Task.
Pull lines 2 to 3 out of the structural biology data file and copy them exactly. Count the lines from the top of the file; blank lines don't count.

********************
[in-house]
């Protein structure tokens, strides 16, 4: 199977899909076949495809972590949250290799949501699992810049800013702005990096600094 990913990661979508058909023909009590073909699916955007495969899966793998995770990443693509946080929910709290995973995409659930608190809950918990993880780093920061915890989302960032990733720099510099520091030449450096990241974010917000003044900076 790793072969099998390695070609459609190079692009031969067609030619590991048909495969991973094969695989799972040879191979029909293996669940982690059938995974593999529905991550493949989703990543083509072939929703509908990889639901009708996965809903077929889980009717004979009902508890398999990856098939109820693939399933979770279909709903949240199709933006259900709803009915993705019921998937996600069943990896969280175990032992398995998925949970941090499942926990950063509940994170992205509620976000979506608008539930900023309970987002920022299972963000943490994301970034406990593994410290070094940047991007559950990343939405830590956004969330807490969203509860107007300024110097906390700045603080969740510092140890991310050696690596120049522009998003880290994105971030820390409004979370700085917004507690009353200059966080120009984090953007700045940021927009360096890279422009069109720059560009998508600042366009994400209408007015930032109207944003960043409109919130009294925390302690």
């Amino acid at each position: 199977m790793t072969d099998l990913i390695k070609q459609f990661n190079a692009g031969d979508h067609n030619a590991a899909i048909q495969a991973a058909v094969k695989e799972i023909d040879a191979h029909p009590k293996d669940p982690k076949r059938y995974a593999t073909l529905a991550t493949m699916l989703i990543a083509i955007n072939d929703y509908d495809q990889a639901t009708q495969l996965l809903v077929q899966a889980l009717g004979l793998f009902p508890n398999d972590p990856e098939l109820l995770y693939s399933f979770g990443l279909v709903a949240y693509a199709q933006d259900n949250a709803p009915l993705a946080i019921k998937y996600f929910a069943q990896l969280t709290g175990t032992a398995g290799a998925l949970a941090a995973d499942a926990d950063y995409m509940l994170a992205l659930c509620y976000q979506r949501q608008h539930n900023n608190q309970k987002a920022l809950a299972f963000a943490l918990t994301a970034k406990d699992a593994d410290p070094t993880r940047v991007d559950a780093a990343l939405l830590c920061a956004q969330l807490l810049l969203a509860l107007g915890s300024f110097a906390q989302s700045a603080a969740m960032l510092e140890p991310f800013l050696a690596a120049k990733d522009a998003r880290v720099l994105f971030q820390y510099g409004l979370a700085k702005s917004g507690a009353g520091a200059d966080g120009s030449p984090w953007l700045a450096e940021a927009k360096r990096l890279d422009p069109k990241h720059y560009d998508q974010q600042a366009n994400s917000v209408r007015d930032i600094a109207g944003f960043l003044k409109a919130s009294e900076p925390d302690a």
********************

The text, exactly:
């Protein structure tokens, strides 16, 4: 199977899909076949495809972590949250290799949501699992810049800013702005990096600094 990913990661979508058909023909009590073909699916955007495969899966793998995770990443693509946080929910709290995973995409659930608190809950918990993880780093920061915890989302960032990733720099510099520091030449450096990241974010917000003044900076 790793072969099998390695070609459609190079692009031969067609030619590991048909495969991973094969695989799972040879191979029909293996669940982690059938995974593999529905991550493949989703990543083509072939929703509908990889639901009708996965809903077929889980009717004979009902508890398999990856098939109820693939399933979770279909709903949240199709933006259900709803009915993705019921998937996600069943990896969280175990032992398995998925949970941090499942926990950063509940994170992205509620976000979506608008539930900023309970987002920022299972963000943490994301970034406990593994410290070094940047991007559950990343939405830590956004969330807490969203509860107007300024110097906390700045603080969740510092140890991310050696690596120049522009998003880290994105971030820390409004979370700085917004507690009353200059966080120009984090953007700045940021927009360096890279422009069109720059560009998508600042366009994400209408007015930032109207944003960043409109919130009294925390302690």
């Amino acid at each position: 199977m790793t072969d099998l990913i390695k070609q459609f990661n190079a692009g031969d979508h067609n030619a590991a899909i048909q495969a991973a058909v094969k695989e799972i023909d040879a191979h029909p009590k293996d669940p982690k076949r059938y995974a593999t073909l529905a991550t493949m699916l989703i990543a083509i955007n072939d929703y509908d495809q990889a639901t009708q495969l996965l809903v077929q899966a889980l009717g004979l793998f009902p508890n398999d972590p990856e098939l109820l995770y693939s399933f979770g990443l279909v709903a949240y693509a199709q933006d259900n949250a709803p009915l993705a946080i019921k998937y996600f929910a069943q990896l969280t709290g175990t032992a398995g290799a998925l949970a941090a995973d499942a926990d950063y995409m509940l994170a992205l659930c509620y976000q979506r949501q608008h539930n900023n608190q309970k987002a920022l809950a299972f963000a943490l918990t994301a970034k406990d699992a593994d410290p070094t993880r940047v991007d559950a780093a990343l939405l830590c920061a956004q969330l807490l810049l969203a509860l107007g915890s300024f110097a906390q989302s700045a603080a969740m960032l510092e140890p991310f800013l050696a690596a120049k990733d522009a998003r880290v720099l994105f971030q820390y510099g409004l979370a700085k702005s917004g507690a009353g520091a200059d966080g120009s030449p984090w953007l700045a450096e940021a927009k360096r990096l890279d422009p069109k990241h720059y560009d998508q974010q600042a366009n994400s917000v209408r007015d930032i600094a109207g944003f960043l003044k409109a919130s009294e900076p925390d302690a």